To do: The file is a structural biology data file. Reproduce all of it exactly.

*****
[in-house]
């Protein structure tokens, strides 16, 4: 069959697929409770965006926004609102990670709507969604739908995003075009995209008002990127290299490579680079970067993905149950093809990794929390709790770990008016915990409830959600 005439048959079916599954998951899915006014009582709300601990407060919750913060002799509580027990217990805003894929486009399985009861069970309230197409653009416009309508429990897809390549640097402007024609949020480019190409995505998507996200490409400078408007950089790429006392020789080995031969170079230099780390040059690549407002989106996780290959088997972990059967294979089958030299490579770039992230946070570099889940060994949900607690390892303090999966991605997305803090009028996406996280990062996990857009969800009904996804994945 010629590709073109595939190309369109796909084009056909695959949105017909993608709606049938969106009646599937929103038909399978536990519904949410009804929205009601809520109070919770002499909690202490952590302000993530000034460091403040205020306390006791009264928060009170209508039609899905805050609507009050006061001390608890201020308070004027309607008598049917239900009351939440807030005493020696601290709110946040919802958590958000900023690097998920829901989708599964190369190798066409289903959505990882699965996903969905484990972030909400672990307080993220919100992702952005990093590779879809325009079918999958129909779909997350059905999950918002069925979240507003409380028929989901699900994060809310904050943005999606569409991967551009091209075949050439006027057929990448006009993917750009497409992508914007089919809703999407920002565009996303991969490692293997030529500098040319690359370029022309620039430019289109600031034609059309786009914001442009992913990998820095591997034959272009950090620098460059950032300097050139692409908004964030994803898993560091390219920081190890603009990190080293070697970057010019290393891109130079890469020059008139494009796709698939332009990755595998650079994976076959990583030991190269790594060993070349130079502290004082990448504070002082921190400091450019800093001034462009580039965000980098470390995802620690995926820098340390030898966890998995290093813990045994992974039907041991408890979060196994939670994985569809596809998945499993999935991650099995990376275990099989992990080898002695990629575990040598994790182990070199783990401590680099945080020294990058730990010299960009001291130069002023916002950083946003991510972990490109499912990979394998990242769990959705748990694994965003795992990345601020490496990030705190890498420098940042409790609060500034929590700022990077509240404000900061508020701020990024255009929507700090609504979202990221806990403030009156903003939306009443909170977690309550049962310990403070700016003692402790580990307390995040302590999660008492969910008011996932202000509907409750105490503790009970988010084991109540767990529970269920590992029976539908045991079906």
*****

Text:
[in-house]
């Protein structure tokens, strides 16, 4: 069959697929409770965006926004609102990670709507969604739908995003075009995209008002990127290299490579680079970067993905149950093809990794929390709790770990008016915990409830959600 005439048959079916599954998951899915006014009582709300601990407060919750913060002799509580027990217990805003894929486009399985009861069970309230197409653009416009309508429990897809390549640097402007024609949020480019190409995505998507996200490409400078408007950089790429006392020789080995031969170079230099780390040059690549407002989106996780290959088997972990059967294979089958030299490579770039992230946070570099889940060994949900607690390892303090999966991605997305803090009028996406996280990062996990857009969800009904996804994945 010629590709073109595939190309369109796909084009056909695959949105017909993608709606049938969106009646599937929103038909399978536990519904949410009804929205009601809520109070919770002499909690202490952590302000993530000034460091403040205020306390006791009264928060009170209508039609899905805050609507009050006061001390608890201020308070004027309607008598049917239900009351939440807030005493020696601290709110946040919802958590958000900023690097998920829901989708599964190369190798066409289903959505990882699965996903969905484990972030909400672990307080993220919100992702952005990093590779879809325009079918999958129909779909997350059905999950918002069925979240507003409380028929989901699900994060809310904050943005999606569409991967551009091209075949050439006027057929990448006009993917750009497409992508914007089919809703999407920002565009996303991969490692293997030529500098040319690359370029022309620039430019289109600031034609059309786009914001442009992913990998820095591997034959272009950090620098460059950032300097050139692409908004964030994803898993560091390219920081190890603009990190080293070697970057010019290393891109130079890469020059008139494009796709698939332009990755595998650079994976076959990583030991190269790594060993070349130079502290004082990448504070002082921190400091450019800093001034462009580039965000980098470390995802620690995926820098340390030898966890998995290093813990045994992974039907041991408890979060196994939670994985569809596809998945499993999935991650099995990376275990099989992990080898002695990629575990040598994790182990070199783990401590680099945080020294990058730990010299960009001291130069002023916002950083946003991510972990490109499912990979394998990242769990959705748990694994965003795992990345601020490496990030705190890498420098940042409790609060500034929590700022990077509240404000900061508020701020990024255009929507700090609504979202990221806990403030009156903003939306009443909170977690309550049962310990403070700016003692402790580990307390995040302590999660008492969910008011996932202000509907409750105490503790009970988010084991109540767990529970269920590992029976539908045991079906």